This quote is from a recent book called “Leadership on the Line” by two Harvard profs. I’ll get the details up here later. Any emphasis is done by me.
The Perils of Adaptive Change
Leadership would be a safe undertaking if your organization and communities only faced problems for which they already knew the solutions. Every day, people have problems for which they do, in fact, have the necessary know-how and procedures. We call these technical problems. But there is a whole host of problems that are not amenable to authoritative expertise or standard operating procedures. They cannot be solved by someone who provides answers from on high. We call these adaptive challenges because they require experiments, new discoveries, and adjustments from numerous places in the organization or community. Without learning new ways — changing attitudes, values, and behaviors — people cannot make the adaptive leap necessary to thrive in the new environment. The sustainability of change depends on having the people with the problem internalize the change itself. People cannot see at the beginning of the adaptive process that the new situation will be any better than the current condition. What they do see clearly is the potential for loss. People frequently avoid painful adjustments in their lives if they can postpone them, place the burden on somebody else, or call someone to the rescue. When fears and passions run high, people can become desperate as they look to authorities for the answers. This dynamic renders adaptive contexts inherently dangerous. When people look to authorities for easy answers to adaptive challenges, they end up with dysfunction. They expect the person in charge to know what to do, and under the weight of that responsibility, those in authority frequently end up faking it or disappointing people, or they get spit out of the system in the belief that a new “leader” will solve the problem.
In fact, there’s a proportionate relationship between risk and adaptive change: The deeper the change and the greater the amount of new learning required, the more resistance there will be and, thus, the greater the danger to those who lead.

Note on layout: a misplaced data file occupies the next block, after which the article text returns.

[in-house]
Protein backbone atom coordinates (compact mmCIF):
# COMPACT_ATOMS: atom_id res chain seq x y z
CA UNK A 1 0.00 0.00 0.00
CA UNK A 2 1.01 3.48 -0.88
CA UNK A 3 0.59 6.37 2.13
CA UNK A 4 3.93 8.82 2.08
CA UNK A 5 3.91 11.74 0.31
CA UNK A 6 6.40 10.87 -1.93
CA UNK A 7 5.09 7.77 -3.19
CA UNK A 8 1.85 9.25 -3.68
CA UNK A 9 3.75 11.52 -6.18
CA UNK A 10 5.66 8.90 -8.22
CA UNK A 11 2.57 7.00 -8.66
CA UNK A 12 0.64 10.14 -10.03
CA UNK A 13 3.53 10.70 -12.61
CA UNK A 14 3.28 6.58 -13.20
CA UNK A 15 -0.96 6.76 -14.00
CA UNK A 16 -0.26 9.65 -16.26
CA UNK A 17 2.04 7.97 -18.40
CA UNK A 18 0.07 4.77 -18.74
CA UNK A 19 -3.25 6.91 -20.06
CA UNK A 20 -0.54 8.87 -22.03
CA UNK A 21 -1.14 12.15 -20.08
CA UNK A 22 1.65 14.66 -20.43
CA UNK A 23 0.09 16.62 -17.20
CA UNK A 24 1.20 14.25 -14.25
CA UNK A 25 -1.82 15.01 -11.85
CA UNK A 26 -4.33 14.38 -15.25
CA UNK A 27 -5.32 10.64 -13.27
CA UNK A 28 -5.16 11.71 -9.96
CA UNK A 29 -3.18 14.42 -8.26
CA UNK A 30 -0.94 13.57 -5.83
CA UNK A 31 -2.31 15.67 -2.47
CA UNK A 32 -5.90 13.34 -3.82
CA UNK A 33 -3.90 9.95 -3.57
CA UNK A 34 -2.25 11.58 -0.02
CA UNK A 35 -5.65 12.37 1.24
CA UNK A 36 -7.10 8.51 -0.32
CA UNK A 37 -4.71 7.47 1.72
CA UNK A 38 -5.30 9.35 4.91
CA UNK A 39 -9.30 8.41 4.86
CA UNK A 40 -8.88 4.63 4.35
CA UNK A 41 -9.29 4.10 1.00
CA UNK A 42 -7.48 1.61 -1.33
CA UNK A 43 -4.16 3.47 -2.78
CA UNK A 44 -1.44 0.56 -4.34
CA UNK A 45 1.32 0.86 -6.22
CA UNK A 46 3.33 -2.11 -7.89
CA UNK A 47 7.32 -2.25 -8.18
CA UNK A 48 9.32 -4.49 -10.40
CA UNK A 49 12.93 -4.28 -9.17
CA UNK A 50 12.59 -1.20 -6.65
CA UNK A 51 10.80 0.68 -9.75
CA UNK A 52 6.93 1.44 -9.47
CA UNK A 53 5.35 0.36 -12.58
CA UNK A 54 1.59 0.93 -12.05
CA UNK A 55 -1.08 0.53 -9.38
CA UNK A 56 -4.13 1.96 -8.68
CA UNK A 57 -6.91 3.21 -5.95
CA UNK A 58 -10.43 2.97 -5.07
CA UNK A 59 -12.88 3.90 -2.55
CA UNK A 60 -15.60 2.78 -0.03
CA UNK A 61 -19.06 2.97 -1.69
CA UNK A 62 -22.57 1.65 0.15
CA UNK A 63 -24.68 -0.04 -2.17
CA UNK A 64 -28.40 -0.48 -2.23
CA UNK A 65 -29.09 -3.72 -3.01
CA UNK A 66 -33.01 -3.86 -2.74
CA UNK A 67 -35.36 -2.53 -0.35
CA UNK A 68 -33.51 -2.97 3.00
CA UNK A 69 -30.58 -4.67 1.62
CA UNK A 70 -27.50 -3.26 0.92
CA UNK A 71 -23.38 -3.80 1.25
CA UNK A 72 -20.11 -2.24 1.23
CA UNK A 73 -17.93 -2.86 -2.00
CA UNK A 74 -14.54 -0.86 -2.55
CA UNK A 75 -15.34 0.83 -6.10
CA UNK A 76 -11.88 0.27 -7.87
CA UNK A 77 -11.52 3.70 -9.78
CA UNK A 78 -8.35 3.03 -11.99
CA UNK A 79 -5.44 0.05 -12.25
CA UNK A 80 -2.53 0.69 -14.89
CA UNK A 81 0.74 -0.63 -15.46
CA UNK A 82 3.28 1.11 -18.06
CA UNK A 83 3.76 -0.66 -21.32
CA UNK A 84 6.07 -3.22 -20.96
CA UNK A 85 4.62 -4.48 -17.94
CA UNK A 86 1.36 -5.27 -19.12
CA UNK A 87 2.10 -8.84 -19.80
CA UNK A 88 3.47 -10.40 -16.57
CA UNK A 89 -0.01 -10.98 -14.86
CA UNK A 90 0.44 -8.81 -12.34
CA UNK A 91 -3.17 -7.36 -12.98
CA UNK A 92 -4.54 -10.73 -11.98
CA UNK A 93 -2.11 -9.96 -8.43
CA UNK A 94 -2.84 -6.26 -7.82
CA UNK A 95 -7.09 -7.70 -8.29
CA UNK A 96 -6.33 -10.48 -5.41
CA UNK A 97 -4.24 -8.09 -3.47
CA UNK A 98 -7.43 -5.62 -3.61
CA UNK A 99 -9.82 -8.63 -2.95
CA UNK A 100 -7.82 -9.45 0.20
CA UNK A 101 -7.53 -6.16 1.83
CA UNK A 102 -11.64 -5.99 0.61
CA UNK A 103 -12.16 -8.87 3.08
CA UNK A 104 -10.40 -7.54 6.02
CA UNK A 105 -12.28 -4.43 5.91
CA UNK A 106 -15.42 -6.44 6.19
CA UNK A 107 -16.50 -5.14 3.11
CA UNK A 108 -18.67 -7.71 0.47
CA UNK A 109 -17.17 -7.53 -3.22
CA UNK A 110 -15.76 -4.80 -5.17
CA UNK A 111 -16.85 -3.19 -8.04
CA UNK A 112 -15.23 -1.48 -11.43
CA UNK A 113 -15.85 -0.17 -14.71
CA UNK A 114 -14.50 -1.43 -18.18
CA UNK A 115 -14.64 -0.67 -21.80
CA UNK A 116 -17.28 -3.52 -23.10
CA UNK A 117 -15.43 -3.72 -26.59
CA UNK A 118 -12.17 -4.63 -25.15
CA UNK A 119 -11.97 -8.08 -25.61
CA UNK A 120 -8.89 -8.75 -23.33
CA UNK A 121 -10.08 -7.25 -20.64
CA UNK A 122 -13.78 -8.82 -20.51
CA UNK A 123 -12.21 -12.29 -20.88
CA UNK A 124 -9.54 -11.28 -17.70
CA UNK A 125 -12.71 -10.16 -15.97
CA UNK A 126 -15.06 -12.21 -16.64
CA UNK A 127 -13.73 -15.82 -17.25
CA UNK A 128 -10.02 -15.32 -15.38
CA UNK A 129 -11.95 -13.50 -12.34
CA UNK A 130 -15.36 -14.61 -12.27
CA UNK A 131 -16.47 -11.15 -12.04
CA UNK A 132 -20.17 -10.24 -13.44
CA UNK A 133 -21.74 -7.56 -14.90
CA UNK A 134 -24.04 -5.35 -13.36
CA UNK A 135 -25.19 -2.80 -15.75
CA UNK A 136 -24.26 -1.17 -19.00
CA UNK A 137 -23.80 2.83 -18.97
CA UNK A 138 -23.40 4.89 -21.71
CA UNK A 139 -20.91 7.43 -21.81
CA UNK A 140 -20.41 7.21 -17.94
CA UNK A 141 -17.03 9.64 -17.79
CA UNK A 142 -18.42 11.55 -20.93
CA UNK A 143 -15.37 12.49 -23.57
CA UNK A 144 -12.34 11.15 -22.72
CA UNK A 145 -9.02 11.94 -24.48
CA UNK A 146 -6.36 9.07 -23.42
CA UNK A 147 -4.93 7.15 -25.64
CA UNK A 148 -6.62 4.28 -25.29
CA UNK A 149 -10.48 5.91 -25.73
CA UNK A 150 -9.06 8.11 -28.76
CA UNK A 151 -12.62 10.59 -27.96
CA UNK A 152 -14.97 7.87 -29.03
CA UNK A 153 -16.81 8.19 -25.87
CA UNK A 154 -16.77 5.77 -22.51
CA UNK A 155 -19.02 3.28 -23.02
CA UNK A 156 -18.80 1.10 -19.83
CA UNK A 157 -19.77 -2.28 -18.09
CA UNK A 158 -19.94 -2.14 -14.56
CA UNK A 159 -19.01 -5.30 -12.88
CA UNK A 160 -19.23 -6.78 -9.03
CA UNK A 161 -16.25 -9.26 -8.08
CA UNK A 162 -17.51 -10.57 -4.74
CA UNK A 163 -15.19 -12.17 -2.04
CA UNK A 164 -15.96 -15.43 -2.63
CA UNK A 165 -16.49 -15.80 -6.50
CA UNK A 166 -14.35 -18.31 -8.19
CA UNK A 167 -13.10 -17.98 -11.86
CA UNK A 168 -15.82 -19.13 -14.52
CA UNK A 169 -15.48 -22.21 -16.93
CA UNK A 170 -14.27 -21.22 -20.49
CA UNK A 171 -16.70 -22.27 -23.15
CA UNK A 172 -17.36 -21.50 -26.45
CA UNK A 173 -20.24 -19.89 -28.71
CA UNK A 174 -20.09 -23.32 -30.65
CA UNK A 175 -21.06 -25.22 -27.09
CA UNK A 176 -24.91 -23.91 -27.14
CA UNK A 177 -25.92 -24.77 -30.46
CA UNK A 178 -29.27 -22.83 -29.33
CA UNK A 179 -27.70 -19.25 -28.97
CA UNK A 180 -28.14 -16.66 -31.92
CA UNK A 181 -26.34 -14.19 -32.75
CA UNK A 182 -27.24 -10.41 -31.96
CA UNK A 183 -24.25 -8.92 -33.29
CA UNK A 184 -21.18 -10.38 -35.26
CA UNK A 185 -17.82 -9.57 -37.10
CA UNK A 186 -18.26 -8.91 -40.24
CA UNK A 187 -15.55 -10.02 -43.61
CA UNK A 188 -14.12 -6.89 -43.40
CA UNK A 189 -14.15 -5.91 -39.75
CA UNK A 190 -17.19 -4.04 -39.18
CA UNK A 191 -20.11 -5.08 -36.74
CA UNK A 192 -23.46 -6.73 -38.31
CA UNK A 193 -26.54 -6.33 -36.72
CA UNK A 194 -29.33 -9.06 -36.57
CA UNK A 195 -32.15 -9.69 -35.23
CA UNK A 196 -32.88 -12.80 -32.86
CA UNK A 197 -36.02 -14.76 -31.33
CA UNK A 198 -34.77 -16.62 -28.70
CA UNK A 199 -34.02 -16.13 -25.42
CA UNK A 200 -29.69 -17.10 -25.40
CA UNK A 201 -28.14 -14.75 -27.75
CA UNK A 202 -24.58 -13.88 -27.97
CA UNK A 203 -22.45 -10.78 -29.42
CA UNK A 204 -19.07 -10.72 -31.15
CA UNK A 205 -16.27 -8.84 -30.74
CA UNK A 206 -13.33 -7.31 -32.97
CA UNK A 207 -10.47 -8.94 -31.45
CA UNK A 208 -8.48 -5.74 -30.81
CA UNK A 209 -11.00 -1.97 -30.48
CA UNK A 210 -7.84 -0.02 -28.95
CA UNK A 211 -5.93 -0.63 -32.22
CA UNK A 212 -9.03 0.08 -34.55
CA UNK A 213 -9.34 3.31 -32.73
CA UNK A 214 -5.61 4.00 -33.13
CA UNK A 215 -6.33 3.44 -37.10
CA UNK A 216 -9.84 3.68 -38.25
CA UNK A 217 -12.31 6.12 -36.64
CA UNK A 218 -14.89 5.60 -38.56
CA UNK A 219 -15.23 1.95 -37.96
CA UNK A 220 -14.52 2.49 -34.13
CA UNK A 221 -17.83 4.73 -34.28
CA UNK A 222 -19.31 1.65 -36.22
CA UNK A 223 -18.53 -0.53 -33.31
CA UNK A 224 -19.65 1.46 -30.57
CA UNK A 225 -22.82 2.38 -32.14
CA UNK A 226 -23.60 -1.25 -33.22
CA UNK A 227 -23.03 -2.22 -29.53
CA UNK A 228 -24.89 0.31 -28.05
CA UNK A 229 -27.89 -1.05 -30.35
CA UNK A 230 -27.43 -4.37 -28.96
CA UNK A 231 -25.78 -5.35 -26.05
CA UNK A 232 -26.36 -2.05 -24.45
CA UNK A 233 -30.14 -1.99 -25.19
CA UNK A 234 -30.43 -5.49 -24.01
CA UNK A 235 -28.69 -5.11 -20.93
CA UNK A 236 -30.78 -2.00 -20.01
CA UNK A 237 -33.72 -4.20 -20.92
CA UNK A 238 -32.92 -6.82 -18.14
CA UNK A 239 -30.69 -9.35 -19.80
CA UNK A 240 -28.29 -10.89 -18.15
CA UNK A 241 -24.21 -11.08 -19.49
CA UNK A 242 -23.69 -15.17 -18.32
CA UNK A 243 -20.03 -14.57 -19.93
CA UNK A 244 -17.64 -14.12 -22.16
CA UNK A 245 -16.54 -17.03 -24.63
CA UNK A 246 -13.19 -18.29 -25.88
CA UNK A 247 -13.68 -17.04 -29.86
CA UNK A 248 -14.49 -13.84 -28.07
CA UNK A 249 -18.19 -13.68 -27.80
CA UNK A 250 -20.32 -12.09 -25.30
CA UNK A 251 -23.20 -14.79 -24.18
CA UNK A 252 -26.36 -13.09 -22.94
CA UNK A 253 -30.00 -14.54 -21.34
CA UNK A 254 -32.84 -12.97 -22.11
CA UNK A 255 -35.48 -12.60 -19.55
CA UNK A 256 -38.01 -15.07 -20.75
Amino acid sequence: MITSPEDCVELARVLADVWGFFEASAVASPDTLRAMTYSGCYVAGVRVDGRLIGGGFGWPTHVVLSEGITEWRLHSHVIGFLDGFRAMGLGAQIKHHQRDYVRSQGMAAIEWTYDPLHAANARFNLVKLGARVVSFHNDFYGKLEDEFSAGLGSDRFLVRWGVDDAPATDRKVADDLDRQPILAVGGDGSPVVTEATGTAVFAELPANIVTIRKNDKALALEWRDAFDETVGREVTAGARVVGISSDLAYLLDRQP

For this reason, people often try to avoid the dangers, either consciously or subconsciously, by treating an adaptive challenge as if it were a technical one. This is why we see so much more routine management than leadership in our society.
… Indeed, the single most common source of leadership failure we’ve been able to identify — in politics, community life, business or the nonprofit sector — is that people, especially those in positions of authority, treat adaptive challenges like technical problems. In times of distress, when everyone looks to authorities to provide direction, protection, and order, this is an easy diagnosis mistake to make. In the face of adaptive pressures, people don’t want questions; they want answers. They don’t want to be told that they will have to sustain losses; rather, they want to know how you’re going to protect them from the pains of change. And of course you want to fulfill their needs and expectations, not bear the brunt of their frustration and anger at the bad news you’re giving. In mobilizing adaptive work, you have to engage people in adjusting their unrealistic expectations, rather than try to satisfy them as if the situation were amenable primarily to a technical remedy. You have to counteract their exaggerated dependency and promote their resourcefulness. This takes an extraordinary level of presence, time, and artful communication, but it may also take more time and trust than you have.